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NHL Draft 2020, taking a closer look at: Jeremie Poirier

Possibly the most divisive player I’ve talked about thus far.

2020 CHL/NHL Top Prospects Game Photo by Vaughn Ridley/Getty Images

Previous articles:

Hendrix Lapierre, Lukas Reichel, Sam Colangelo, Jacob Perreault, Justin Barron


Recently, with my dive into draft eligible prospect analysis, I’ve been more so paying attention to the defensemen in the draft. On my most recent article, I noted that all of the first round and high second round graded defensemen seem to have one thing in common: they skate very well.

For the next player I will discuss today, that rule once again has no exception. Jeremie Poirier, of the QMJHL’s Saint John Sea Dogs, is another smooth skating defenseman with near NHL-ready size (6’0”, 192 lbs). However, stylistically, he is a near complete opposite to his compatriot Justin Barron.

Poirier is undoubtedly an offensive defenseman, and his numbers back up the game he has cultivated. He shoots the puck a lot and is often one of the most noticeable players on the ice due to his stylish puck handling and willingness to try just about anything. To make a comparison, he shoots the puck about as often as rookie Shayne Gostisbehere did, but pinches in the zone and maneuvers with the puck far more like P.K. Subban did at his peak.

However, we know scouts love a two-way defenseman, and Poirier is not that. Therefore, his rankings on draft boards vary astronomically. While NHL Central Scouting has him ranked at 18th among North American skaters, he’s been put as low as 98th by others. We’re looking at a risky pick, and another high variance scenario that could make the Flyers look really smart if it works in their favor.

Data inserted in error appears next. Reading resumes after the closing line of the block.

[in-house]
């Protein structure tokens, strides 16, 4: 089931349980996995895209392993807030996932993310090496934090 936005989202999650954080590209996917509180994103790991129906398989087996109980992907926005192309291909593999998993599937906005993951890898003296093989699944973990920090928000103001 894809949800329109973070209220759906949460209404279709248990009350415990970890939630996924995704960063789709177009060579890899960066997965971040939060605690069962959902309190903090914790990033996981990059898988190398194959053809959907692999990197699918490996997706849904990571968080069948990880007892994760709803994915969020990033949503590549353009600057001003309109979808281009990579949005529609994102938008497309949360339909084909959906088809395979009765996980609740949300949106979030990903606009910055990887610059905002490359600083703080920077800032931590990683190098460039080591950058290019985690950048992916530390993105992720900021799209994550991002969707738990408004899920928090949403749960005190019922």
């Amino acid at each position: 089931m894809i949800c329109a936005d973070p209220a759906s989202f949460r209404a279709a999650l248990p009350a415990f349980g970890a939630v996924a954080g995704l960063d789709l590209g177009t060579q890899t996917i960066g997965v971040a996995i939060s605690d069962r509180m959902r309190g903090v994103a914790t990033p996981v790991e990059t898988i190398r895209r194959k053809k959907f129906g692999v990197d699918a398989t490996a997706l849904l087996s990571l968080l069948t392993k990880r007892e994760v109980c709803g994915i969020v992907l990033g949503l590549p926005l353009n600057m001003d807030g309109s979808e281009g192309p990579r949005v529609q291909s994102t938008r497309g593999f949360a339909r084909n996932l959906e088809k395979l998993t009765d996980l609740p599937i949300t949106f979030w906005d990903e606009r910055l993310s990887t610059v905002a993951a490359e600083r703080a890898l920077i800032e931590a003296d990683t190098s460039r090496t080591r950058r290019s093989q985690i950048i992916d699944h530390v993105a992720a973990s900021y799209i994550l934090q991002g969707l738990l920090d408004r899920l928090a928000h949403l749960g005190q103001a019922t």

Let’s take a look:


What do the stats say?

The numbers pop out at you when you look into Poirier’s profile. Playing 64 games in the QMJHL this past season (2019-20), Poirier scored 20 goals and 53 points overall. This left him in second place for points and first for goals in the QMJHL by a defenseman, and he completely obliterated his age 16 output (21 points in 61 games in 2018-19).

Poirier had been ranked very highly (as high as the second best defenseman in the draft) by scouts prior to this season, and though he has dropped considerably since then, he certainly did not disappoint from an offensive perspective. I think regardless he is the most talented blue-liner from a skill perspective out of the entire draft class, and I personally think he should be ranked a lot higher due to what he could bring to an NHL roster in the future.

There are doubts to whether he can sustain his production as he moves to higher levels of hockey, but I think given his hockey IQ and maturation, he certainly can.

The Eye Test

When I said that Poirier stands out on the ice, he really stands out. As most skilled players do, Poirier often has the puck on his stick, and that can lead to some amazing moments where you think you’re watching the heir to Erik Karlsson in the making. He often picks the puck up near the blue line or in the neutral zone, and just goes to work making all sorts of plays.